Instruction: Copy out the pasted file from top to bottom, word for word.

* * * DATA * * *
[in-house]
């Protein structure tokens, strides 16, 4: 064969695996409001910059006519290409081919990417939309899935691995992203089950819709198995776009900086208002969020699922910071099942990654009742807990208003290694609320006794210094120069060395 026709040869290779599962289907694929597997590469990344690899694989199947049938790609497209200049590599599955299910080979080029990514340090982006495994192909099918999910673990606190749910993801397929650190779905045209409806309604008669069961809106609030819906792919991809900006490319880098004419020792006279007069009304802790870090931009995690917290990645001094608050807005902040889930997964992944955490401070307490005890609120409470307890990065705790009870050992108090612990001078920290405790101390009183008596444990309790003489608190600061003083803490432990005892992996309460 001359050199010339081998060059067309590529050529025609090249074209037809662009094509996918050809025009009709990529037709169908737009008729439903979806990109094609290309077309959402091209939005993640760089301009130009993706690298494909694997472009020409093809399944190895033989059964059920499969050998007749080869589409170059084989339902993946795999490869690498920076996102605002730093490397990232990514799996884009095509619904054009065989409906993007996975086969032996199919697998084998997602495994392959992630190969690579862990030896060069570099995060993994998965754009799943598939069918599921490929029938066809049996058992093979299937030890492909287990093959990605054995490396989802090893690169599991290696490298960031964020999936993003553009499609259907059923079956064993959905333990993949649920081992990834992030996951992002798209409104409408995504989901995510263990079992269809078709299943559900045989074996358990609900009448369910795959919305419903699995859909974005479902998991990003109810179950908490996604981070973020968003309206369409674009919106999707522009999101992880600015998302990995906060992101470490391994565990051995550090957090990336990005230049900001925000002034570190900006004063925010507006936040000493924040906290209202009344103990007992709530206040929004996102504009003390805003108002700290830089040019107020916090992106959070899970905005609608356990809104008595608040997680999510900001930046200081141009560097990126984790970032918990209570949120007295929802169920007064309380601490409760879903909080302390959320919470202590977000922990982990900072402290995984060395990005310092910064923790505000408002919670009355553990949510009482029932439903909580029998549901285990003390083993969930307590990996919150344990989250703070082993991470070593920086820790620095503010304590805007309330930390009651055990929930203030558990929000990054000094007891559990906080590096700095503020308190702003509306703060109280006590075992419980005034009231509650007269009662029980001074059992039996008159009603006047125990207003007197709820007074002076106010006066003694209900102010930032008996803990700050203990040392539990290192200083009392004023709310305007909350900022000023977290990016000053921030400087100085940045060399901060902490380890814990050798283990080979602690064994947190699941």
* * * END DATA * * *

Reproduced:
[in-house]
């Protein structure tokens, strides 16, 4: 064969695996409001910059006519290409081919990417939309899935691995992203089950819709198995776009900086208002969020699922910071099942990654009742807990208003290694609320006794210094120069060395 026709040869290779599962289907694929597997590469990344690899694989199947049938790609497209200049590599599955299910080979080029990514340090982006495994192909099918999910673990606190749910993801397929650190779905045209409806309604008669069961809106609030819906792919991809900006490319880098004419020792006279007069009304802790870090931009995690917290990645001094608050807005902040889930997964992944955490401070307490005890609120409470307890990065705790009870050992108090612990001078920290405790101390009183008596444990309790003489608190600061003083803490432990005892992996309460 001359050199010339081998060059067309590529050529025609090249074209037809662009094509996918050809025009009709990529037709169908737009008729439903979806990109094609290309077309959402091209939005993640760089301009130009993706690298494909694997472009020409093809399944190895033989059964059920499969050998007749080869589409170059084989339902993946795999490869690498920076996102605002730093490397990232990514799996884009095509619904054009065989409906993007996975086969032996199919697998084998997602495994392959992630190969690579862990030896060069570099995060993994998965754009799943598939069918599921490929029938066809049996058992093979299937030890492909287990093959990605054995490396989802090893690169599991290696490298960031964020999936993003553009499609259907059923079956064993959905333990993949649920081992990834992030996951992002798209409104409408995504989901995510263990079992269809078709299943559900045989074996358990609900009448369910795959919305419903699995859909974005479902998991990003109810179950908490996604981070973020968003309206369409674009919106999707522009999101992880600015998302990995906060992101470490391994565990051995550090957090990336990005230049900001925000002034570190900006004063925010507006936040000493924040906290209202009344103990007992709530206040929004996102504009003390805003108002700290830089040019107020916090992106959070899970905005609608356990809104008595608040997680999510900001930046200081141009560097990126984790970032918990209570949120007295929802169920007064309380601490409760879903909080302390959320919470202590977000922990982990900072402290995984060395990005310092910064923790505000408002919670009355553990949510009482029932439903909580029998549901285990003390083993969930307590990996919150344990989250703070082993991470070593920086820790620095503010304590805007309330930390009651055990929930203030558990929000990054000094007891559990906080590096700095503020308190702003509306703060109280006590075992419980005034009231509650007269009662029980001074059992039996008159009603006047125990207003007197709820007074002076106010006066003694209900102010930032008996803990700050203990040392539990290192200083009392004023709310305007909350900022000023977290990016000053921030400087100085940045060399901060902490380890814990050798283990080979602690064994947190699941």